prioritising CPU nice ionice nocache eatmydata

Another Linux command, ionice, allows users to set the I/O priority to be lower than all other processes.
 
ionice -n7 hammer_disk.sh
  
Polluting the disk cache

If you run a command (for example a program that goes through the entire file system checking various things, you will find that the kernel will start pulling more files into its cache and expunge cache entries used by other processes. This can have a very significant impact on a system as useful portions of memory are swapped out.
`nocache` tries to minimize the effect an application has on the Linux file system cache. Use case: backup processes that should not interfere with the present state of the cache. Also this package provides the following utilities: * `cachedel` : clear page cache for a file. * `cachestats` : print number of cached vs. not-cached pages for a file

http://packages.debian.org/sid/nocache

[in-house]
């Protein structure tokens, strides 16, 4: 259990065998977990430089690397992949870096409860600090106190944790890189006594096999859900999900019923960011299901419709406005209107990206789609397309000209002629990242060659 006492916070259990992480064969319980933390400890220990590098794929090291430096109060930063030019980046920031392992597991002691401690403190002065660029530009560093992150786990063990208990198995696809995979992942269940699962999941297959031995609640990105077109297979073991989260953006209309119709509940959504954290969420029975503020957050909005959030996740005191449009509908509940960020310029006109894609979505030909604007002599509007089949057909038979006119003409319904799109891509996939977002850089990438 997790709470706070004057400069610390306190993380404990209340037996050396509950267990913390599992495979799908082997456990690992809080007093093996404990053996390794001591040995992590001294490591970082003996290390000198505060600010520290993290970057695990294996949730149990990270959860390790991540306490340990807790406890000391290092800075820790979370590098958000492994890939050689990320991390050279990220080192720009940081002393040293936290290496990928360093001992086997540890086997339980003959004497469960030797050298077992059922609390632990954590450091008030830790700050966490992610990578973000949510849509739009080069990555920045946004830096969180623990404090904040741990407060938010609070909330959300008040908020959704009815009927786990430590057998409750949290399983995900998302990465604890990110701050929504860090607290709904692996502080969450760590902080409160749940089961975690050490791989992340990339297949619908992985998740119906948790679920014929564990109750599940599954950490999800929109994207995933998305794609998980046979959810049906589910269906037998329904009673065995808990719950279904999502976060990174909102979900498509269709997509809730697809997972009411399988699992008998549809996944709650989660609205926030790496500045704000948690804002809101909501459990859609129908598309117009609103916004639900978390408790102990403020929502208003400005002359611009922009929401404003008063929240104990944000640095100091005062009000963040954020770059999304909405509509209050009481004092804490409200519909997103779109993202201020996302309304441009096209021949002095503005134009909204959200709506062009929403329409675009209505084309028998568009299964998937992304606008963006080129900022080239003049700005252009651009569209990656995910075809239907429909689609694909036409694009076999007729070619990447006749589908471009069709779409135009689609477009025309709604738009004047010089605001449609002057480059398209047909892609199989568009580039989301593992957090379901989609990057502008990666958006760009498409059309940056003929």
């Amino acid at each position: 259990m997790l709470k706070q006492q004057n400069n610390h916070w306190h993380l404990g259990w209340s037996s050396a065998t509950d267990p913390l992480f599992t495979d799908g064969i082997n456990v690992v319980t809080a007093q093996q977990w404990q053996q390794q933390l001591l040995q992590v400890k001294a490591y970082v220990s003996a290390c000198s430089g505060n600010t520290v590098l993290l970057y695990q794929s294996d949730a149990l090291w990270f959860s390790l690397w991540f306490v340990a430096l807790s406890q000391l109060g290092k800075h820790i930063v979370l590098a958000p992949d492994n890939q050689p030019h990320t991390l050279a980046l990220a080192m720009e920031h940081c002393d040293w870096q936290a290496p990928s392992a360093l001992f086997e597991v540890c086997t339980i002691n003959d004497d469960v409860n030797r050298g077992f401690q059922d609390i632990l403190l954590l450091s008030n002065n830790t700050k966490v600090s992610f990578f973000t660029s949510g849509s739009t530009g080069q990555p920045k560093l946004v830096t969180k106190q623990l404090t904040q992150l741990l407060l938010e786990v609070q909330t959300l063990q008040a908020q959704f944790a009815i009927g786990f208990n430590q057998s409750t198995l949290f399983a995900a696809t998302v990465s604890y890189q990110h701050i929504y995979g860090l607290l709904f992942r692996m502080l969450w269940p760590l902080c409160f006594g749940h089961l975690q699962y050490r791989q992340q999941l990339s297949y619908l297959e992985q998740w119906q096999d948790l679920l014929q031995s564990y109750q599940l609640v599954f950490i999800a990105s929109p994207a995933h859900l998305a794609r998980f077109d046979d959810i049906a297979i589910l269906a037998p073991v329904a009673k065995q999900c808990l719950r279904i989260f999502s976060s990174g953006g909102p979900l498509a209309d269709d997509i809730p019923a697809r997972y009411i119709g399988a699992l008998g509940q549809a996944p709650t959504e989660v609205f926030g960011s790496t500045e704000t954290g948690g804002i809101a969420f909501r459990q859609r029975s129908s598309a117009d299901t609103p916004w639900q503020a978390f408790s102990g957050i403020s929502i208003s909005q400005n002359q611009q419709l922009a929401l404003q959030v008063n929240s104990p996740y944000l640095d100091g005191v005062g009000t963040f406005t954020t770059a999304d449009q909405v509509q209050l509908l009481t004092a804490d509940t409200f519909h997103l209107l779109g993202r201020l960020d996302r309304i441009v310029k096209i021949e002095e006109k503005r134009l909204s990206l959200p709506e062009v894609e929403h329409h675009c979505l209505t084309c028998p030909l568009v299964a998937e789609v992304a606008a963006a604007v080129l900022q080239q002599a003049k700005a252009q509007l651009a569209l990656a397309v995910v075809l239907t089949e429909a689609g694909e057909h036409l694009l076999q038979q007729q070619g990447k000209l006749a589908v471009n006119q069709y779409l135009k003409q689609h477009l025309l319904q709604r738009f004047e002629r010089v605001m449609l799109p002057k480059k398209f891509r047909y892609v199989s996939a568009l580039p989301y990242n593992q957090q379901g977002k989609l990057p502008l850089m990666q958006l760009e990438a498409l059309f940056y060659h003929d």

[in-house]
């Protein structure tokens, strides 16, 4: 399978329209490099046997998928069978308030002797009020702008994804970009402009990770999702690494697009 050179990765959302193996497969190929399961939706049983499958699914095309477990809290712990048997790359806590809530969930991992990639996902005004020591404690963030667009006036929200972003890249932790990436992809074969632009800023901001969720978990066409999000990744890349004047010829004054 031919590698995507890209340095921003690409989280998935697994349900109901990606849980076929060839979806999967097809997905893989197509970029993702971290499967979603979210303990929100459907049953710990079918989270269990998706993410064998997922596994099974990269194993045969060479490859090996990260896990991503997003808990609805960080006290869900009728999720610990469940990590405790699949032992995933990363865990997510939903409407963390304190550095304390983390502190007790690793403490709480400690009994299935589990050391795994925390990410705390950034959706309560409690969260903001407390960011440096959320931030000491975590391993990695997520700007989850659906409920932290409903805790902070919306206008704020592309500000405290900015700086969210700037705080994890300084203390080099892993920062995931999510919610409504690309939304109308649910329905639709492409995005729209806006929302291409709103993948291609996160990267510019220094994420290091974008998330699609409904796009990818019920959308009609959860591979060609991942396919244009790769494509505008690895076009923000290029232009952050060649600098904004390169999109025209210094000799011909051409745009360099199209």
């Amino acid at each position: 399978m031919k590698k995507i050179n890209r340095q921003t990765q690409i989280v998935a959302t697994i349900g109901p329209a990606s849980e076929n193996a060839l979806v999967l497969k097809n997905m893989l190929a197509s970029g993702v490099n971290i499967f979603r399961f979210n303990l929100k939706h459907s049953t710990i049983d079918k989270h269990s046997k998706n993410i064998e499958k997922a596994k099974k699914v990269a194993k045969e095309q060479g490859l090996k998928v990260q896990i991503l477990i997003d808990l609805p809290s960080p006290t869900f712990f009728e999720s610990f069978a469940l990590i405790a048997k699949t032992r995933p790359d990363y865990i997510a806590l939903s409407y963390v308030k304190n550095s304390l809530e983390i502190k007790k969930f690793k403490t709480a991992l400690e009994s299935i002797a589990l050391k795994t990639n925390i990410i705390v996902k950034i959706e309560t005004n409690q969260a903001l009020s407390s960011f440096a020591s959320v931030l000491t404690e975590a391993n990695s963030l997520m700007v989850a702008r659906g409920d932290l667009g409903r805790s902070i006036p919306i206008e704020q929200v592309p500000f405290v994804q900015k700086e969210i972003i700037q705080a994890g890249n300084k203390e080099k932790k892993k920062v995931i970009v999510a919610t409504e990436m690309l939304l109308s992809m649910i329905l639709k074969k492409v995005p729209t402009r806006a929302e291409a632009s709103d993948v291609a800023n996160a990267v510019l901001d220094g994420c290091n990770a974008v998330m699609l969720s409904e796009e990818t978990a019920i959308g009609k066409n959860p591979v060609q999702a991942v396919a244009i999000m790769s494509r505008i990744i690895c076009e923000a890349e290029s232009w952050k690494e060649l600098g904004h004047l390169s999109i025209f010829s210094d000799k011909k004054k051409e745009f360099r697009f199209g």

https://github.com/Feh/nocache

Turning off disk syncs

Another relatively unknown tool, which I would certainly not recommend for all cron jobs but is nevertheless related to I/O, is eatmydata.

If you wrap it around a command, it will run without bothering to periodically make sure that it flushes any changes to disk. This can speed things up significantly but it should obviously not be used for anything that has important side effects or that cannot be re-run in case of failure.
 
From... http://feeding.cloud.geek.nz/posts/three-wrappers-to-run-commands-without-impacting-the-rest-of-the-system/